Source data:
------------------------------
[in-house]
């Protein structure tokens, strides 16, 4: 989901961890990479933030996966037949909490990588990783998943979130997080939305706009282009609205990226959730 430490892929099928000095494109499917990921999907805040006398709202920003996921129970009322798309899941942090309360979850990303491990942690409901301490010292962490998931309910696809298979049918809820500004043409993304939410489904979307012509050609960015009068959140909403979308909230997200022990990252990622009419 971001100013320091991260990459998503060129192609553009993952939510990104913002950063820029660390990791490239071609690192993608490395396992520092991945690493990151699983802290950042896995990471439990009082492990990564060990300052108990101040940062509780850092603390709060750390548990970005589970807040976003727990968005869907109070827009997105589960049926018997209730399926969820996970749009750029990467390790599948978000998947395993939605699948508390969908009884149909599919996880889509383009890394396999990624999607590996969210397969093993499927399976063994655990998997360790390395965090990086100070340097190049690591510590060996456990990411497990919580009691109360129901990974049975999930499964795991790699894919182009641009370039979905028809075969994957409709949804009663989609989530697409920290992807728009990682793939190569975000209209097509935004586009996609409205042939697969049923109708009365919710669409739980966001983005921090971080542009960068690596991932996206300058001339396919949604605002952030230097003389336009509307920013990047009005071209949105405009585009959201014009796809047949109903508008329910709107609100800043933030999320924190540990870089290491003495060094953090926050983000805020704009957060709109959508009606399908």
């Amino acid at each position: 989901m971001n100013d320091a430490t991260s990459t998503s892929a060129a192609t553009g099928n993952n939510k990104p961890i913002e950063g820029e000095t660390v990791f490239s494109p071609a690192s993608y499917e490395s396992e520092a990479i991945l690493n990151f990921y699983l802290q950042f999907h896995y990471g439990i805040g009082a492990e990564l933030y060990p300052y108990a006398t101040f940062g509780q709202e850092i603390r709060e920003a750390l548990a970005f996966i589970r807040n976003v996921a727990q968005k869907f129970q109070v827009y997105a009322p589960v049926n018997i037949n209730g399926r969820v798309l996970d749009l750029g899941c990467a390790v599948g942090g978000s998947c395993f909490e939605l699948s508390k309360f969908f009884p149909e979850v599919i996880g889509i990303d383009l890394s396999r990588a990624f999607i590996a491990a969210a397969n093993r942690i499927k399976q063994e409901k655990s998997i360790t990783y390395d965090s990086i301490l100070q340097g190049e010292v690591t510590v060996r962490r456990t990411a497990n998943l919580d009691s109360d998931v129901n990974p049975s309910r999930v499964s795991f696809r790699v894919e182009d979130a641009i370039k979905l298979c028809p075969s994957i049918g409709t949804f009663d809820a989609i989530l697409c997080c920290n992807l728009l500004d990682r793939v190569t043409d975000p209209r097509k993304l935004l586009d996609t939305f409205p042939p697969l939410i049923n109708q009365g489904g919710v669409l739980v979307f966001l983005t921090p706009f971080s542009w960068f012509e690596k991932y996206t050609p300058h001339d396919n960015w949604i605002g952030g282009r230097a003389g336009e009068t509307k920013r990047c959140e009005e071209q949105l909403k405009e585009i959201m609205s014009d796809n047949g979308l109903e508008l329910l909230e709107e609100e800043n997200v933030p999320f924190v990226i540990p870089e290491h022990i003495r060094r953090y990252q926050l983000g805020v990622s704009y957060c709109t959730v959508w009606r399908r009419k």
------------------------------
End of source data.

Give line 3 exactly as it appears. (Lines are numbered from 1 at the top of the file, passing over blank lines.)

């Amino acid at each position: 989901m971001n100013d320091a430490t991260s990459t998503s892929a060129a192609t553009g099928n993952n939510k990104p961890i913002e950063g820029e000095t660390v990791f490239s494109p071609a690192s993608y499917e490395s396992e520092a990479i991945l690493n990151f990921y699983l802290q950042f999907h896995y990471g439990i805040g009082a492990e990564l933030y060990p300052y108990a006398t101040f940062g509780q709202e850092i603390r709060e920003a750390l548990a970005f996966i589970r807040n976003v996921a727990q968005k869907f129970q109070v827009y997105a009322p589960v049926n018997i037949n209730g399926r969820v798309l996970d749009l750029g899941c990467a390790v599948g942090g978000s998947c395993f909490e939605l699948s508390k309360f969908f009884p149909e979850v599919i996880g889509i990303d383009l890394s396999r990588a990624f999607i590996a491990a969210a397969n093993r942690i499927k399976q063994e409901k655990s998997i360790t990783y390395d965090s990086i301490l100070q340097g190049e010292v690591t510590v060996r962490r456990t990411a497990n998943l919580d009691s109360d998931v129901n990974p049975s309910r999930v499964s795991f696809r790699v894919e182009d979130a641009i370039k979905l298979c028809p075969s994957i049918g409709t949804f009663d809820a989609i989530l697409c997080c920290n992807l728009l500004d990682r793939v190569t043409d975000p209209r097509k993304l935004l586009d996609t939305f409205p042939p697969l939410i049923n109708q009365g489904g919710v669409l739980v979307f966001l983005t921090p706009f971080s542009w960068f012509e690596k991932y996206t050609p300058h001339d396919n960015w949604i605002g952030g282009r230097a003389g336009e009068t509307k920013r990047c959140e009005e071209q949105l909403k405009e585009i959201m609205s014009d796809n047949g979308l109903e508008l329910l909230e709107e609100e800043n997200v933030p999320f924190v990226i540990p870089e290491h022990i003495r060094r953090y990252q926050l983000g805020v990622s704009y957060c709109t959730v959508w009606r399908r009419k």